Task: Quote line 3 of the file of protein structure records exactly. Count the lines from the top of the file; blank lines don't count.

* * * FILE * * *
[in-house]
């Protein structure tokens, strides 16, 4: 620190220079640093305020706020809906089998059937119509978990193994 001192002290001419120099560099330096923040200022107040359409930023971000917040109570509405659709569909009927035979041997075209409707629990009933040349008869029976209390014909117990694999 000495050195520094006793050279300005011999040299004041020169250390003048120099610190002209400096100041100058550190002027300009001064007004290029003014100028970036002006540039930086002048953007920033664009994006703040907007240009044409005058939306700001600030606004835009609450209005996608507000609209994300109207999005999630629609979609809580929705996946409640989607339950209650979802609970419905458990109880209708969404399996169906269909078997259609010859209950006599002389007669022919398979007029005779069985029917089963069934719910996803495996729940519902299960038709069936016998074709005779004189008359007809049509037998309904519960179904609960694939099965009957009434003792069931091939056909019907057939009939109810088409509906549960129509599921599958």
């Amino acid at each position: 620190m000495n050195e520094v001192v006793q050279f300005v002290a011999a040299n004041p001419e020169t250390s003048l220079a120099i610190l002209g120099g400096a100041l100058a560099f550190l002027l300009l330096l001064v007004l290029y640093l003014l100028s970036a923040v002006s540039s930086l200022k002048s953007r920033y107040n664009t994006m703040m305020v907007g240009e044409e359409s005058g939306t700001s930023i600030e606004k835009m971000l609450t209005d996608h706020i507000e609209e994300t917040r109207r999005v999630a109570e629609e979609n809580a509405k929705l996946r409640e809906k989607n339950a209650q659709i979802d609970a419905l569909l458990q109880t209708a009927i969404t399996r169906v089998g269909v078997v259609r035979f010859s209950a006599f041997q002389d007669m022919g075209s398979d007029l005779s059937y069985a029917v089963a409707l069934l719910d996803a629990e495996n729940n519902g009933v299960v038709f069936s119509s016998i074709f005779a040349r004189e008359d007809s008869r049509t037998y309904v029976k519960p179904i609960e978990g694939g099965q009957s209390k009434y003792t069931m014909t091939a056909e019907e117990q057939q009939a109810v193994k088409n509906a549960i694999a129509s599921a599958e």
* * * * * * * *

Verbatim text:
């Amino acid at each position: 620190m000495n050195e520094v001192v006793q050279f300005v002290a011999a040299n004041p001419e020169t250390s003048l220079a120099i610190l002209g120099g400096a100041l100058a560099f550190l002027l300009l330096l001064v007004l290029y640093l003014l100028s970036a923040v002006s540039s930086l200022k002048s953007r920033y107040n664009t994006m703040m305020v907007g240009e044409e359409s005058g939306t700001s930023i600030e606004k835009m971000l609450t209005d996608h706020i507000e609209e994300t917040r109207r999005v999630a109570e629609e979609n809580a509405k929705l996946r409640e809906k989607n339950a209650q659709i979802d609970a419905l569909l458990q109880t209708a009927i969404t399996r169906v089998g269909v078997v259609r035979f010859s209950a006599f041997q002389d007669m022919g075209s398979d007029l005779s059937y069985a029917v089963a409707l069934l719910d996803a629990e495996n729940n519902g009933v299960v038709f069936s119509s016998i074709f005779a040349r004189e008359d007809s008869r049509t037998y309904v029976k519960p179904i609960e978990g694939g099965q009957s209390k009434y003792t069931m014909t091939a056909e019907e117990q057939q009939a109810v193994k088409n509906a549960i694999a129509s599921a599958e």